Best Pancake Griddles Reviewed: Top Designs For Perfect Pancakes
Update May 2019: The top rated Presto is currently selling at a discount to its RRP. The sale may end at any time - click here to take a look.
Cast iron griddles will last longer and provide more even cooking, are easier to wash up and simpler to store.
A well seasoned cast iron griddle will also provide very good non-stick properties, almost comparable to their teflon non-stick electric griddle counterparts.
The main drawback to a cast iron griddle is they can be slower to cook pancakes because it will be difficult to balance heat supplied from a gas stovetop.
Electric griddles have the benefit of greater temperature control over a larger surface area, so if you’ve got a set of hungry mouths to feed in an instant, you’re better to go with this option.
They are however prone to hot spots and will require a bit more care to look after. Keep reading to find the best pancake griddle for you.
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Why Cooking Pancakes In Griddles Are Better Than Pans Or Skillets
- Griddles conduct heat evenly as they are of uniform thickness and flat. Skillets are not flat and so heat distribution varies and this can lead to burnt or undercooked areas (the pancake batter will pool in the center or outside of the pan depending on how it is shaped).
- Skillets have high sides, notice how flat that griddle is? This makes is super simple to flip pancakes which is what it’s all about! No more struggling trying to get the edge of your utensils under the pancake without destroying it.
Electric Griddle vs Stove Top Griddle - Which Will Come Out On Top?
It all comes down to your kitchen stove top set-up and your requirements!
Do you have a gas stovetop, induction, glass or heating element?
Are your gas burners matched either side?
How many pancakes do you need to make?
Cast Iron Griddle Drawbacks
- They are heavy! They can weigh up to 10 lbs, but the weight is a good thing. It provides more even heat distribution and stable temperatures.
Why Cast Iron Griddles Are The Best Pancake Griddles (And Advantages Over Electric Griddles)
- The most important thing of all - LONGEVITY. With appropriate care, a cast iron griddle will last a lifetime and this is the best value for money. They may not have a perfect non-stick coating like the electric griddles. But with a little seasoning, it will be close enough.
- Cast iron griddles can take more punishment. You can use metal utensils and throw the griddle around without worry that it will be damaged or the non-stick coating scratched.
- More even heat distribution and stable temperatures. They don’t suffer the hot spot phenomena that electric griddles can so your pancakes will come out cooked to perfection every time.
Electric Griddle Drawbacks
- They have a non-stick coating which is awesome in the beginning, but the coating is very easily scratched. The result is that over time no matter how well you take care of it, there will be scratches and the non-stick coating will start to stick.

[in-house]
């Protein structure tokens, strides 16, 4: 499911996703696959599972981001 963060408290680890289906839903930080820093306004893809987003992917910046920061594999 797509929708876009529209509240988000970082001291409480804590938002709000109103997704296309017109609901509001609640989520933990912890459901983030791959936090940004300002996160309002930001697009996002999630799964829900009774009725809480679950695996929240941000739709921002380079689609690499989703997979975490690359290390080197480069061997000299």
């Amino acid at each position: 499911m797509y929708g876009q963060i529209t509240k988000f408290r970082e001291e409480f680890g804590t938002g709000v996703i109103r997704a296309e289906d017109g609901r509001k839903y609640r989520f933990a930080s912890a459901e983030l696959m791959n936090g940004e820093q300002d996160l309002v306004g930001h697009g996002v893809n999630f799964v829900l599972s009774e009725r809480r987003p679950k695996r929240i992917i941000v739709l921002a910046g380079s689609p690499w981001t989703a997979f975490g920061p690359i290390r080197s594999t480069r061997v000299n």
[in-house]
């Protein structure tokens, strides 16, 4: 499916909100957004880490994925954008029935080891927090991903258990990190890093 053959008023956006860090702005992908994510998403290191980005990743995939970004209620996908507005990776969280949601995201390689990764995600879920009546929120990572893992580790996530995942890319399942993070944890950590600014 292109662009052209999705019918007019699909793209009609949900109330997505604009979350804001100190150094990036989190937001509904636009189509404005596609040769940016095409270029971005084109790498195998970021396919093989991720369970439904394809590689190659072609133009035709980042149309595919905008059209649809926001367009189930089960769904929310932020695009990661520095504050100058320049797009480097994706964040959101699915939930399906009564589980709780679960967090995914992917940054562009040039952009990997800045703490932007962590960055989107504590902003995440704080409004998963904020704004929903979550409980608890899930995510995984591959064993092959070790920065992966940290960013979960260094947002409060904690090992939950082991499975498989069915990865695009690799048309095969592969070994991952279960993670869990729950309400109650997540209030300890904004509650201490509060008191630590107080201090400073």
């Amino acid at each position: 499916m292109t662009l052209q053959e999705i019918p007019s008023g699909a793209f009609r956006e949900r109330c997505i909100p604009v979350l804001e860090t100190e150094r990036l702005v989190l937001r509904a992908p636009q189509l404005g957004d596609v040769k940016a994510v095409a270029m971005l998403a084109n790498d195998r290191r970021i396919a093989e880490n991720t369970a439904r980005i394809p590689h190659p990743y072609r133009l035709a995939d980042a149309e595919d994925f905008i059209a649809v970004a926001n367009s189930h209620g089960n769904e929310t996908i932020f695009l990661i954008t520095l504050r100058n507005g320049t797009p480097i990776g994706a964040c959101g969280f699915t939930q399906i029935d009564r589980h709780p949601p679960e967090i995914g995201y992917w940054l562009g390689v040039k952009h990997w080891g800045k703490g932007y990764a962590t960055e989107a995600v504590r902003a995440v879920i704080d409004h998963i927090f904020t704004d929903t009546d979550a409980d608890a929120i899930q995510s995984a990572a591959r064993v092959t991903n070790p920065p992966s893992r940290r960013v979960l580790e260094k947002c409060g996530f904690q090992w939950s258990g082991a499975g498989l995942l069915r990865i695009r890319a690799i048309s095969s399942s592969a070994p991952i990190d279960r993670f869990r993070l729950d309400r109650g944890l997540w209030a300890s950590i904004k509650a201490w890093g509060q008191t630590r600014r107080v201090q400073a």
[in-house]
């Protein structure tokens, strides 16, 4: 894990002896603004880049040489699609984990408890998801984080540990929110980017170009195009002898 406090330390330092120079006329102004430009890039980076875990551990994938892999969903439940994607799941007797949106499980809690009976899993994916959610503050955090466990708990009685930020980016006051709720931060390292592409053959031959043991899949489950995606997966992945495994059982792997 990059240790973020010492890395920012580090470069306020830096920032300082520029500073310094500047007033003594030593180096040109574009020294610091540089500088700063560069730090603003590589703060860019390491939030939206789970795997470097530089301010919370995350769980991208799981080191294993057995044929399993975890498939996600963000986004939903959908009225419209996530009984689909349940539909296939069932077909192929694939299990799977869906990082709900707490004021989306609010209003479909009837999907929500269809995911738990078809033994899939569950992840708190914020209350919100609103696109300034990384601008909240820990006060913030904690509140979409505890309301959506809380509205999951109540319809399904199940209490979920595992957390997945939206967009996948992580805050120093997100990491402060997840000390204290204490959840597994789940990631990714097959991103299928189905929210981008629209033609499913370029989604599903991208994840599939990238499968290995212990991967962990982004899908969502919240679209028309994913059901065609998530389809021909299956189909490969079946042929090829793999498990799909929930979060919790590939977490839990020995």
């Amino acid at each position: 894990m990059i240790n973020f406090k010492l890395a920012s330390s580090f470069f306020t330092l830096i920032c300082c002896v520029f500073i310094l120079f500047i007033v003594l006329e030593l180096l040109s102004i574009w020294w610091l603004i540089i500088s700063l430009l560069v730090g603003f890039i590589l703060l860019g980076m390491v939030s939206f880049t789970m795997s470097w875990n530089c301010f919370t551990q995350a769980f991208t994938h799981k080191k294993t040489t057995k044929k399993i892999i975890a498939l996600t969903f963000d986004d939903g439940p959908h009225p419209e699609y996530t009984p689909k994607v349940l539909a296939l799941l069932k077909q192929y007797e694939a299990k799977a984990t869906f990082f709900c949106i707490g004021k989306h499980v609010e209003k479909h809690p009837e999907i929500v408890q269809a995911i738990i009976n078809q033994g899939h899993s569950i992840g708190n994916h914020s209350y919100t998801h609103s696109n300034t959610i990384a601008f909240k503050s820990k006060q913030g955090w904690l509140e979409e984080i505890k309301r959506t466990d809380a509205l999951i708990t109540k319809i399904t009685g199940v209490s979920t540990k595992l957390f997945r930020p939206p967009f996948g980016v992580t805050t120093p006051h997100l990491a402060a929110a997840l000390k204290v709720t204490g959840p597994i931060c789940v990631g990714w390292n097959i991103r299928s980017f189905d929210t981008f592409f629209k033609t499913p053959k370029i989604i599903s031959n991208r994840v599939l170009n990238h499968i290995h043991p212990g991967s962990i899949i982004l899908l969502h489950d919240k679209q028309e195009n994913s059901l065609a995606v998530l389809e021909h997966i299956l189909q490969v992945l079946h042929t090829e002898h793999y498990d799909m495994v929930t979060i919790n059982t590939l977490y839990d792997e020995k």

- This non-stick coating reduces the maximum heat you can use on the griddle. Depending on what else you plan to cook this may be an issue or it may not.
- Some electric griddles can be difficult to clean, most will have detached plates. But this is something else to be aware of.
- Electric griddles are also prone to hotspots.
- Forget about using metal cooking utensils
Electric Griddle Advantages Over Cast Iron Griddles
- If you don’t have a gas stove top or are looking to pump out pancakes as quick as possible, a large plate electric griddle would be a wise investment. The Presto 22” griddle is one of the top choices that can be had for under $50.
As for cast iron double burner griddles, they are only useful if you have matching gas burners side-by-side, otherwise forget about it. You’ll by trying to balance the heat, but will end up getting uneven heat distribution every time on your griddle.
Cast Iron Griddle vs Carbon Steel Griddle
Ironically and in contrast to the name, carbon steel actually contains less carbon (at around 1%) compared to cast iron (which has around 3%).
The key difference between cast iron and carbon steel cookware is the weight. Carbon steel is much lighter than cast iron equipment, yet it exhibits similar cooking properties.
We’ll round up other key differences below:
- Cast iron holds its seasoning much better than carbon steel. This is due to the rougher and more porous surface.
- Carbon steel has a smoother surface, which if kept seasoned properly may result in better cooking.
- Some report that carbon steel can have hot spot issues with uneven heat distribution. This can be overcome by buying thicker cookware and choosing reputable brands.
- Carbon steel requires more care when cleaning. You can very easily remove the seasoning on the pan because it is smoother and less porous than the cast iron counterpart.
- Carbon steel can also warp if you buy a product that is too thin, you won’t get this problem with cast iron, but if you buy a quality product it shouldn’t be an issue.